Best Value Art Deco Gent’s Watch: Hamilton Flintridge Limited Edition

Posted on April 9, 2014


I’m not a horology snob even though my day job requires that I don the guise of one. That said, while I am saddened by the demise and subsequent acquisition of many watch brands- such is life, I am very happy whenever someone with heritage worth a damn re-issues an archive piece. In this case, the Hamilton Flintridge Limited Edition ticks all the right boxes for me: Well made – check, affordable – check, looks more expensive than it actually is – check.

best value art deco gents watch - Hamilton FlintridgeAffordable Art Deco Gent’s Watch: The Flintridge

History is often written by the victors and so it’s understandable that it’s not common knowledge that American watchmaking was actually in its primacy from the middle of the 1890s. Among them was the Hamilton Watch Co in Lancaster, PA. Eventually American watchmakers turned their machines to producing mechanisms of war- bullets, guns and tanks, to fight the Nazis and of course, the Swiss have reigned since.

For 50 years, Hamilton produced over 50% of the high grade pocket watches necessary for precise time-keeping of train schedules. Over the decades, they produced more than half a million watches at the height of their history. Production ended in 1969 but they had enough components to continue till the mid 80s before it was doomed to a certain death.

best value art deco gents watch -Hamilton_Flintridge_mensIt’s true that European watchmakers continued a tradition of handcrafted grande complications but it was American industrial techniques which allowed it to produce a level of quality and precision (machines vs human hands) that was uniform for serial production timepieces world wide. Eventually, F.A. Jones of Boston took what he had learned from the American industry, using it to form the International Watch Company in Schaffhausen, Switzerland in 1868.

It is important to note, while grand complications are the yardstick by which we measure watchmaking competence, the United States became the dominant superpower today by beating out every other nation in the industrial age. Driven largely by the industrial revolution and with it, the growth of railroads starting from 1810 and at its height, the taming of the Wild West in 1850 – 1890, of which it was Hamilton that kept trains running on time and on schedule- that’ s Hamilton’s legitimacy.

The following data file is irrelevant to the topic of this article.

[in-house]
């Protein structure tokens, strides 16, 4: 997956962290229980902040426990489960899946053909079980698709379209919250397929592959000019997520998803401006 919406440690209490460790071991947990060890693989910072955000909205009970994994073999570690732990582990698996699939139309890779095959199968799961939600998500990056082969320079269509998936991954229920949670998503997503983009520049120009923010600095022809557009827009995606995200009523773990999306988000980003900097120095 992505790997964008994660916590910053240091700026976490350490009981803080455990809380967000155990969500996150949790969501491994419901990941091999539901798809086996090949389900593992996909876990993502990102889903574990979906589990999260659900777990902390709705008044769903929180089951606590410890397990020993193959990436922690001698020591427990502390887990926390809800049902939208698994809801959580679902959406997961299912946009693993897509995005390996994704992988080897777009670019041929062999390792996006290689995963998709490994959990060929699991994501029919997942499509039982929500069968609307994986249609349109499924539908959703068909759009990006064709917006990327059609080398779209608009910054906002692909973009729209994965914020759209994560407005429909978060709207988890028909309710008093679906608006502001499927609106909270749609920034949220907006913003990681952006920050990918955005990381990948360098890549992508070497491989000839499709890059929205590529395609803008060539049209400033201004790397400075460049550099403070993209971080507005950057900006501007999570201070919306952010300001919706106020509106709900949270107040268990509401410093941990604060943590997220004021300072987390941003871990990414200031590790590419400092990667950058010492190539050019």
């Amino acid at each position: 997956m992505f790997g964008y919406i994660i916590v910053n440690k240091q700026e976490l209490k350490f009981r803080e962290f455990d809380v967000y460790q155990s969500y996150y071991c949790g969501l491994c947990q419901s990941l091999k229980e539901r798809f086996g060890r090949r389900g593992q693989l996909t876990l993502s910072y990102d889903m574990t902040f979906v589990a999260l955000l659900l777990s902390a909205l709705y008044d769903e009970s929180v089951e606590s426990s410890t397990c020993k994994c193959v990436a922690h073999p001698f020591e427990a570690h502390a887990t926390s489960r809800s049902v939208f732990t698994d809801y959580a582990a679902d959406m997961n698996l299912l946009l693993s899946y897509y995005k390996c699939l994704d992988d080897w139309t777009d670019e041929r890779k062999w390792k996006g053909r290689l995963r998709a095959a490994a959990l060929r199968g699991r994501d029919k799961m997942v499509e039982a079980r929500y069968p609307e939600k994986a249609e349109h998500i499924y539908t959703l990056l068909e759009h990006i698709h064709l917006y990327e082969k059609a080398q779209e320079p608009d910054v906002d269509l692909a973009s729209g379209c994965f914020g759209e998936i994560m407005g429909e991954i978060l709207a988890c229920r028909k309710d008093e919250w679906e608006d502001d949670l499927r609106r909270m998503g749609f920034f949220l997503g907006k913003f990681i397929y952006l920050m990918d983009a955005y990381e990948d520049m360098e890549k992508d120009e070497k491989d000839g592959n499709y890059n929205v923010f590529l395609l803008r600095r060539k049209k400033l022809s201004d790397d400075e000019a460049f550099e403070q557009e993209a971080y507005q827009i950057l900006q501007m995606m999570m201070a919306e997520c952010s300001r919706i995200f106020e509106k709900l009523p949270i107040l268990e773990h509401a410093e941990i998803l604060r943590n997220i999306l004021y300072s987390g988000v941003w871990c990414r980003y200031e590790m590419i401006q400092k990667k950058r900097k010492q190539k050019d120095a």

Granted, the firm has continued existence as a member of the Swiss conglomerate, SMH, today SWATCH Group and unfortunately, the name no longer carries the cachet it once did in watch collecting circles (partially because of snobbery but mostly also because they no longer make their own movements relying on ETA blanks from their sister company), even then, the 1930s Hamilton sports watch- the Flintridge is still a compelling buy from an aesthetic and historical standpoint.

At USD1,395, it’s by no means cheap but the value Hamilton Flintridge represents both in its reliable base ETA movement and artistic Clous de Paris pattern with two peepholes for day and date is an incredible reproduction of the golden age before World War 2.

best value art deco gents watch -Hamilton_Flintridge_womensBeneath the lid, the decorated silver-tone dial with stamped Clous de Paris, dauphine hands and applied indices convey a lush, luxurious quality that belies its price-tag. More importantly, you are buying into the idea and perpetuating the history of a company, though now relegated to selling mass market pieces, once was a highly competent watchmaker who made watches that helped tame the West.

Inspired by 1930s radio microphones but carrying a heavy art deco aesthetic, the limited edition 999 pieces are water resistant to 50 metres. The men’s version with black crocodile strap is powered by the calibre H-40 (base ETA Powermatic) with modified power reserve of 80 hours while the ladies is a smaller version in burgundy leather with in-set diamond on the protective lid driven by an ETA 2681.

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